This describes how to use Live API Creator in the context of multiple (concurrent) developers.
Team Dev support is based on the following key concepts.
Recall that your API Definitions (resources, logic, security, filters, Data Explorer settings, etc) are stored in the Admin Database
(not as files). These settings are accessed via the Admin RESTful API.
Import / Export to JSON files
You can import / export your API project into a JSON file, which you can manage with existing tools for diffs, Source Control Systems etc.
The Admin CLI
provides convenient command-line access to the Admin API. This provides one way to script import / export operations.
, however, necessarily live outside API definitions. These therefore require special provisions to load and associate with API projects.
Custom Authentication Providers
Data Source Passwords
live inside projects, exporting their passwords would constitute a security breach. So, they are not exported. Consequently, you must reconfigure these when importing an API, or scripting the creation of an API.
Single Disconnected Developer
The degenerate case is, of course, a single developer. This is intended mainly for evaluations, training, and single person projects (e.g., explore a database using the Data Explorer).
The Admin database can of course be on a server, but it is usually more convenient to store it on your desktop. Some Live API Creator packages further facilitate this by using Derby, so you don't have to install a DBMS.
In any case, you can still import/export into JSON files, and utilize SCS systems (etc) as described above.
Multiple Connected Developers
Most projects engage multiple developers. The sub-sections (corresponding to the 1, 2, 3 in the diagram below) provide suggestions on how to coordinate their work.
Single Admin Database
In most projects, there is a shared Dev database (callout 1 in the diagram). In parallel, you create an Admin Database.
Both accessed concurrently by multiple developers. In addition to the SCS import / export, you may wish to back up the Admin Database.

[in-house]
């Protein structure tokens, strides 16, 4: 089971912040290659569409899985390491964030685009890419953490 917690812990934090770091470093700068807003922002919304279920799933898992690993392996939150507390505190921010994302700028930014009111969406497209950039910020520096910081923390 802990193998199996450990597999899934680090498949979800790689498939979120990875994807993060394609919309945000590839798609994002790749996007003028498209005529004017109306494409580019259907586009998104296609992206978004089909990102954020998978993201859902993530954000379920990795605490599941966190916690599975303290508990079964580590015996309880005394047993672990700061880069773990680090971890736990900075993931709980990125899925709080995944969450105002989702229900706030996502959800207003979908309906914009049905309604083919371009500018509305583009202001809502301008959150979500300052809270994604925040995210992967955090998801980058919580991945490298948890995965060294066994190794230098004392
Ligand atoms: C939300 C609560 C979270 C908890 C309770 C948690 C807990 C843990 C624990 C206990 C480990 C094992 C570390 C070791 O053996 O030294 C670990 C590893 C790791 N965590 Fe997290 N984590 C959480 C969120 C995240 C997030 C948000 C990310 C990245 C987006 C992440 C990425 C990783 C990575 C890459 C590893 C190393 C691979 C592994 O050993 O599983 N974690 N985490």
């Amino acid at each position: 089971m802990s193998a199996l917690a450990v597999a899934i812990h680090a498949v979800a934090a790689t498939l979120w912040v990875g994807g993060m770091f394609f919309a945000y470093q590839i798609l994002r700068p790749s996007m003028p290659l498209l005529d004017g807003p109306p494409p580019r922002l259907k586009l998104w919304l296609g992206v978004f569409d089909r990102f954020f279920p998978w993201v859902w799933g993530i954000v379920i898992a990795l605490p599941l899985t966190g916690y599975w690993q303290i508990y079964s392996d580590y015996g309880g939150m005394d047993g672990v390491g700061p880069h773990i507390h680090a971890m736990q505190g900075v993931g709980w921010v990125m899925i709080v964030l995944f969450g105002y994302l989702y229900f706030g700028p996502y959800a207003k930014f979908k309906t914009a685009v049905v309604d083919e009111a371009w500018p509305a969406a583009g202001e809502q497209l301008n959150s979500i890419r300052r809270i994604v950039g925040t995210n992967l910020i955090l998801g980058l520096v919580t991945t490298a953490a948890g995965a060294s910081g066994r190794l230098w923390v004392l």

Automatic Concurrency Management
To ensure that one Developer does not overwrite changes made by another, the system employs Optimistic Locking using the same services provided for user data. This is at a very low level of granularity - a single rule, a single Role Permission, a single Sub Resource level, etc.
This granularity means that actual conflicts are extremely unlikely. If they do occur, you get an optimistic locking violation when your press save. In such cases, make a record of your work, refresh, and re-apply (considering, of course, the changes made your colleague).
Continual Automated Integration
Saves are committed instantly to the Admin Database, and visible to your colleagues. They will be reflected in their testing. You will see colleague's changes when you click left navigation links (Rules, Resources, etc). You will, however, need to reload schema to see new database objects.
It is important to understand that the bulk of "integration" work is done by the system itself. In conventional programming, dependency management is manual. That is, each coding change must consider:
- How is the new code to be called
- In what order is the code executed
By contrast, Reactive Logic automates dependency management. For example:
- New rules and security settings are applied to all existing resources
- New rules are automatically invoked on update requests
- Rule execution is ordered by the system, by analyzing references to other data
As a result, it becomes safe to make and commit changes very rapidly.
Change Management - Resources
Source Control Integration - API Export
As noted above (callout 2
in the diagram), you can import / export
your Admin data to JSON files so they can be managed in SCS systems.
Life Cycle - Scripting API Creation with Admin CLI
Not strictly part of Team Development, but to coordinate developer activities, the following services are available.
enable developers to record why
a rule is defined. This can be invaluable in gaining an understanding of a system, e.g., when considering changes.